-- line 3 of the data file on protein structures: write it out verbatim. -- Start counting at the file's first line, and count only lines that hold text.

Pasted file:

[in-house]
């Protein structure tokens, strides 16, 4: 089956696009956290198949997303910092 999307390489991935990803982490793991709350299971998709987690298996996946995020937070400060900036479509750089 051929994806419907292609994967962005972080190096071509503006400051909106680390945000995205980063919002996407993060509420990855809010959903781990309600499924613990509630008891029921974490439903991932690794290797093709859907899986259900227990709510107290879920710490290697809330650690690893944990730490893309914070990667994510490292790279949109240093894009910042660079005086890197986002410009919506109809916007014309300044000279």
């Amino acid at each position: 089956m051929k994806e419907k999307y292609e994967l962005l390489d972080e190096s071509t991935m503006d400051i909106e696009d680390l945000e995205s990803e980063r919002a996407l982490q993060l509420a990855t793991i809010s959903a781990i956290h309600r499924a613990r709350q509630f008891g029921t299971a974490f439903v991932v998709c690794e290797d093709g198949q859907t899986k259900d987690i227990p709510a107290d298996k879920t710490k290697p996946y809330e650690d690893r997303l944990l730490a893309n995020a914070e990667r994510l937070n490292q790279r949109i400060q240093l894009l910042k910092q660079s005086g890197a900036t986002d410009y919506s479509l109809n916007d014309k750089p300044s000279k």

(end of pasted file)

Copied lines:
């Amino acid at each position: 089956m051929k994806e419907k999307y292609e994967l962005l390489d972080e190096s071509t991935m503006d400051i909106e696009d680390l945000e995205s990803e980063r919002a996407l982490q993060l509420a990855t793991i809010s959903a781990i956290h309600r499924a613990r709350q509630f008891g029921t299971a974490f439903v991932v998709c690794e290797d093709g198949q859907t899986k259900d987690i227990p709510a107290d298996k879920t710490k290697p996946y809330e650690d690893r997303l944990l730490a893309n995020a914070e990667r994510l937070n490292q790279r949109i400060q240093l894009l910042k910092q660079s005086g890197a900036t986002d410009y919506s479509l109809n916007d014309k750089p300044s000279k």